Today has been pretty exciting in that I learned that there are some husbands of female doctors out there who are frustrated by the same old script when it comes to gender roles and the archetype of all doctors as young, straight white males who have June Cleavers at home keeping the martini pitcher full and never getting too drunk to walk in their high heels.
The other exciting news is that I learned about FeminEM, and you can cruise over to the resources page to learn more about them. While the site was started as a place to deal with things related to women in Emergency Medicine, there are many of these pieces that are useful to docs and SOs of docs in any area.
Both of these great things came across my desk/laptop screen after my dog walk and some work at the old day job. Before that, I was looking at yet another post from a frustrated wife and mother who used the word "hate" to describe how she felt about her husband's focused studying and time spent with patients. Dr. D came home off a 14 hour night shift to find me on the couch drinking coffee and dissecting the post over some vegan poppy seed muffins (I run a food blog, too. I stay busy).
She read the post and we had a brief co-gripe session about it. One of the statements was that the husband apparently told her the patients he sees are more important than her daily parenting drama, and "think of the Syrian refugees!" I suspect that in reality her husband is probably just as confused and frustrated. While I will say that if he literally said to her that the patients are more important than his family that he's an ass, I have to wonder if what he really communicated was how grateful he is that the kids are all healthy and that he has a spouse to help him through the next few years. He may not be great at expressing himself.
Did I tell you the story about the last third year resident get together I hosted here at the house? If I did, sorry to repeat it, but it's relevant here. The campus I work for is based in Michigan. Dr. D has never been to Michigan with me. I attend graduations and other campus events alone. When I went full time there, she was still in medical school (I worked as an adjunct before that). I was about to leave for a short trip, and one of the residents asked if D had ever gone with me. "Nope."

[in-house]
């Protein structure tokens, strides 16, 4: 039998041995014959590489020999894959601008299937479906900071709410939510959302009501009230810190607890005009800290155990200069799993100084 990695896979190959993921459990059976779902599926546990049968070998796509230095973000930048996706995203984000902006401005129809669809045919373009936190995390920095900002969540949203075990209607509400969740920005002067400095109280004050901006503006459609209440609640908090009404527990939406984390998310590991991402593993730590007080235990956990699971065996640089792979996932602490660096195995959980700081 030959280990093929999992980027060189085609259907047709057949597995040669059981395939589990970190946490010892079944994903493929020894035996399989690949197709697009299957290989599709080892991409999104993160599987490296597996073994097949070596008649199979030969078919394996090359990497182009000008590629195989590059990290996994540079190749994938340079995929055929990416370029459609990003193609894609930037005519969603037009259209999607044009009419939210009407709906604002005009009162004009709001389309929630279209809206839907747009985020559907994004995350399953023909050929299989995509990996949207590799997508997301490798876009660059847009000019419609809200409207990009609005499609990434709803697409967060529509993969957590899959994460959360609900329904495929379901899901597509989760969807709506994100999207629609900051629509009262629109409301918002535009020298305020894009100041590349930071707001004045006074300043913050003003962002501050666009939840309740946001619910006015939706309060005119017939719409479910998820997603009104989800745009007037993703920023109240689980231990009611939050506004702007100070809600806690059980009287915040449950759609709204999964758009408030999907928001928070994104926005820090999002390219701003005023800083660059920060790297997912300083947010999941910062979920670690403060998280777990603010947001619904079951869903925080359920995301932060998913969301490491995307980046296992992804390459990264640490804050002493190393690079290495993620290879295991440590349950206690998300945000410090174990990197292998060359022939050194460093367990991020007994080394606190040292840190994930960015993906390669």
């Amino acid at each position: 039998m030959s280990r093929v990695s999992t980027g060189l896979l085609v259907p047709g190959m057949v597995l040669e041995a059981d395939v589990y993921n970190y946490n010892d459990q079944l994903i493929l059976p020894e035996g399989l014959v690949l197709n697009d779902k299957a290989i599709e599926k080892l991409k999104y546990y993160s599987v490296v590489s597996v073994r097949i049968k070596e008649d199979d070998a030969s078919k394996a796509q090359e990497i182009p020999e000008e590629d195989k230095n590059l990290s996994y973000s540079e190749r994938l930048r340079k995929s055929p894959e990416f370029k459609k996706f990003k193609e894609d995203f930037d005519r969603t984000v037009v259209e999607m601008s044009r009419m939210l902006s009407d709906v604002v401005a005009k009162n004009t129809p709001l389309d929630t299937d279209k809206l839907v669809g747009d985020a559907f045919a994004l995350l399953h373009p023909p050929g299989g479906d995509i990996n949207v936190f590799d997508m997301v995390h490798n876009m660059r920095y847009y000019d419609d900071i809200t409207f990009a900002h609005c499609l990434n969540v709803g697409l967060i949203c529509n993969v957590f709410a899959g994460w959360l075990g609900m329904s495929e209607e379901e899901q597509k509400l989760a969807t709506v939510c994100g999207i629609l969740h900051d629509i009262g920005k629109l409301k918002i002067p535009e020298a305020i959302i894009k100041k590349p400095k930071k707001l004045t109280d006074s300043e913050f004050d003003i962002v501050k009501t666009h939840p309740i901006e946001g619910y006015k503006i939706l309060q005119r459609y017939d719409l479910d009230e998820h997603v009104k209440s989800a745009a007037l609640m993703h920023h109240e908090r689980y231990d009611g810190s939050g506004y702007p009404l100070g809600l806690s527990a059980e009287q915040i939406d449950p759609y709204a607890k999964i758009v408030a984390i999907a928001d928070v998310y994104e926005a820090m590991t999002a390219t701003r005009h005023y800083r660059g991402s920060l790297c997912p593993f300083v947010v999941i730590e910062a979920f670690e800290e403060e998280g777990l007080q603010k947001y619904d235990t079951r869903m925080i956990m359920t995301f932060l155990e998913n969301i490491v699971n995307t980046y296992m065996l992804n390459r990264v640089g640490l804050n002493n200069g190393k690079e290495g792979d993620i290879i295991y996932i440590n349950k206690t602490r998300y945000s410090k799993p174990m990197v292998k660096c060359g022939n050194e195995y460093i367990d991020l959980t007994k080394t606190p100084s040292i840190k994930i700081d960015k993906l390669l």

"Don't you want to go to Michigan with Angel?"
I could see the panic in D's eyes. I just looked at her and said, "The answer is 'yes.' Just say 'yes.'"
She made a good save; she said "yes" but made sure to add that she misses me when I'm gone but that she really has no burning desire to go to Michigan. And, I get it--I don't go to work with her when she has to go to the hospital. We've had discussions about all of this stuff and while those discussions weren't always fun, they're necessary.
At the same table is another female resident whose husband also has HQ in Michigan--but no one ever asks her, I bet, if she goes with her spouse to Michigan. Just saying.
That post I was vaguely talking about? There was nothing in there about what the spouse had done to address the issue. It was all about how angry she gets when he disappears to study. There was no focus on the times when he's not studying for exams. There was no indicators of what she does to try to alleviate the burden to make time so that they can spend time together.
My point here is that it's time to flip the script. None of these expectations really matter. If you got married and started having kids before medical school or residency you're going to have to redefine what it is you want from that marriage. As good or rotten as it sounds, the idea you had about what your married life was going to be should change (even if one of you isn't a doctor). It's part of growing up.
And, if that doesn't work, just remember that you're just here for now.
This blog is written from the perspective of an older medical spouse who happens to be childless by choice. I hope that husbands, older spouses, those childless by choice, and others will find this entertaining and occasionally useful.